Recent Articles | About Authors | About the Syndicate | Archives

To receive a plain text copy of this article by email, see info at the bottom of this page.

Real Answers™
jj120
Copyright: ©2007 James J. Jackson
700 words

WHEN TRUST DEFIES LOGIC

By: James J. Jackson

My wife, Donna recently provided me with a great lesson in faith.  After resisting jumping into the cell phone craze for quite some time, we both purchased cellular phones, figuring that, in these times of changing social mores, it might be a good idea to get cell phones for peace of mind and convenience.  

Donna often travels over the highway to visit our daughters in other cities, and she is often out and about alone, so, it seemed like a good idea to have them in case of emergency. My phone became very useful in my business, which required me to visit different cities to service my retail locations.  

Before long, what seemed, at first, like such a waste of time and money became a necessity.  If I left home without my cell phone, I would double back to get it.  If Donna could not reach me because my phone was turned off, it would cause her to worry about my well-being.  My daughters would automatically call my cell phone if they could not reach me at home.  I eventually labeled my cell phone ‘my leash’.  

Whenever we visited the cell phone store, the employees would try hard to get us to upgrade to newer phones.  Eventually, I caved in and upgraded to a phone with more bells and whistles. Donna, on the other hand, refused to give up her original phone.  She knew everything about that phone and had no desire to try to learn how to operate a new one.   

Each time her phone malfunctioned, I was the one who had to take it to the phone store and face the humiliation.  Invariable, a young clerk would exclaim,  “Wow! An i1000!  I’ve heard about these dinosaurs, but I’ve never seen one!”.  I understood that, to a person who is about twenty years old, a seven-year-old cell phone has been around about one third of the clerk’s life, so, it‘s all relative.  I did think it was a little excessive to call other clerks to show the ‘relic’ to them.  

The employee would advise me that my wife really should upgrade, because the ‘sim; card may not be supported by the company much longer, and they may not be able to retrieve her data if she waited too long.  I would dutifully call Donna, already knowing what her response would be,  “Have them fix the problem and bring my phone back!”.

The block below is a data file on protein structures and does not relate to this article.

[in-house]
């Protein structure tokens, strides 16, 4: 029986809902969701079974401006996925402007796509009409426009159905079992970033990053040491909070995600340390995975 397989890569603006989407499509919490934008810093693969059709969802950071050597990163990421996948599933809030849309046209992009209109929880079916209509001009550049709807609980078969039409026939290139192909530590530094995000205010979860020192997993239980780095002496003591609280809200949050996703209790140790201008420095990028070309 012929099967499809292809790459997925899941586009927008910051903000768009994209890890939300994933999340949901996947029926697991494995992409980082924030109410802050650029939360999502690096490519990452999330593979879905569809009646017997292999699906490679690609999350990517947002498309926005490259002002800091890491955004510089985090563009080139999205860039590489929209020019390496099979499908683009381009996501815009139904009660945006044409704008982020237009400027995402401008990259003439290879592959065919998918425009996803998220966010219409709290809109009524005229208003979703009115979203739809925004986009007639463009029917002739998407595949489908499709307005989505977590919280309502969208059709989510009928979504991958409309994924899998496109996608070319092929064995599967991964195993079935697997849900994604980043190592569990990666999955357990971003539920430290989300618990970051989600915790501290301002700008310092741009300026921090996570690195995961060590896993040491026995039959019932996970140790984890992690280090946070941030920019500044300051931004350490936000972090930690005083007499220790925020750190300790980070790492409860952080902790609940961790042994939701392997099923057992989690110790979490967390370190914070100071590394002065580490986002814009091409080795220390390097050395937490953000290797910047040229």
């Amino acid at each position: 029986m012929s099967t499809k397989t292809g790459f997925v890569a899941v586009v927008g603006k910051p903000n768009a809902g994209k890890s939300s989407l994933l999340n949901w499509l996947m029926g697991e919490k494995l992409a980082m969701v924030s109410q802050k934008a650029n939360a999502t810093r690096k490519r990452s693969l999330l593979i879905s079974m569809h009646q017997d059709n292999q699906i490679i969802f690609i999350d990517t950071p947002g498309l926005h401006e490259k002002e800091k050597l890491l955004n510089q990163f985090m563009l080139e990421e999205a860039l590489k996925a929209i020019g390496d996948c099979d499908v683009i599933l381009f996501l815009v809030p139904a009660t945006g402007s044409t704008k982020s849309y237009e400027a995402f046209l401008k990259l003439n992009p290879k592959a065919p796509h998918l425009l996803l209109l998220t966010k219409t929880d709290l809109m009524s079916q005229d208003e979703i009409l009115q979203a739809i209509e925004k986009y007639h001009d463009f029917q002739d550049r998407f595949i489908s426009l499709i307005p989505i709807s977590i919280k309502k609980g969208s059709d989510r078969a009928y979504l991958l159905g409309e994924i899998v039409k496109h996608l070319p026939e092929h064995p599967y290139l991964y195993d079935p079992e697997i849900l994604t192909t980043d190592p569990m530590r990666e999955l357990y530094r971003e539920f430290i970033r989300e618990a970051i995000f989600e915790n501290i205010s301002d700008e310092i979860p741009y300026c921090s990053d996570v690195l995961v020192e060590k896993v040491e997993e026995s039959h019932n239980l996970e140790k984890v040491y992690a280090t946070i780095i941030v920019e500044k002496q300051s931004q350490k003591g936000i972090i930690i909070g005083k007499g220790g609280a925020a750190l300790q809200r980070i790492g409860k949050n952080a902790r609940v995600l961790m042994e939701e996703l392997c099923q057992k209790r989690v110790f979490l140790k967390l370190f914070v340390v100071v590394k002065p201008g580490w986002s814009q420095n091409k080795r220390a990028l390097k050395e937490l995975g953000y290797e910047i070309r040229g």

One Friday evening, after arriving home from work in a heavy rainstorm, Donna accidentally dropped her cell phone beside the car.  It rained all night, and when we found the phone the next morning, it was thoroughly soaked and totally dead.   I took the phone back to the phone store, and was told that this time, there was no hope for the poor phone.  The memory was fried, and all circuitry was destroyed by the moisture.  

I called home to deliver the bad news.  Donna said, emphatically,  “I don’t believe them! Bring my phone home. I don’t want a replacement”.  I know it will work. I dutifully took the dead instrument home.  My daughter had told her mother that a water-soaked cell phone can be revived by placing it in a bag of dry rice overnight, which was about the most ridiculous thing I had ever heard.  When I refused to be a party to this madness, my wife said,  “Get the rice and get out of my way!”  She would do it herself.  She sealed the dead phone in a bag of rice and left it on the table.  She loved her phone and trusted that it would be okay.  

The next morning, I removed the phone, pressed the ’On’ button, and it sprang to life, the display shining brighter than ever.  All of the data was intact, including the programmed phone numbers.  I was shocked (Donna was nice enough not to gloat).  The people at the phone store were amazed.    

The scenario reminded me that God wants us to have that kind of faith and trust in Him.  The Bible tells us in Proverbs 3:5,  “Trust in the Lord with all your heart and lean not on your own understanding”.

 

"Real Answers™" furnished courtesy of The Amy Foundation Internet Syndicate. To contact the author or The Amy Foundation, write or E-mail to: P. O. Box 16091, Lansing, MI 48901-6091; amyfoundtn@aol.com

Request this article:
To instantly receive a plain text copy of this article by email, enter your publication title, city and state, and email address, then retype the article number (shown in bold below). Then click the "Send It" button once.
Fields marked (*) are required

Publication Title: *
City & State: *
Email: *
Requested Article: *
(Type jj120 .txt in this field)
 

back to top

© The Amy Foundation 2006 Privacy Statement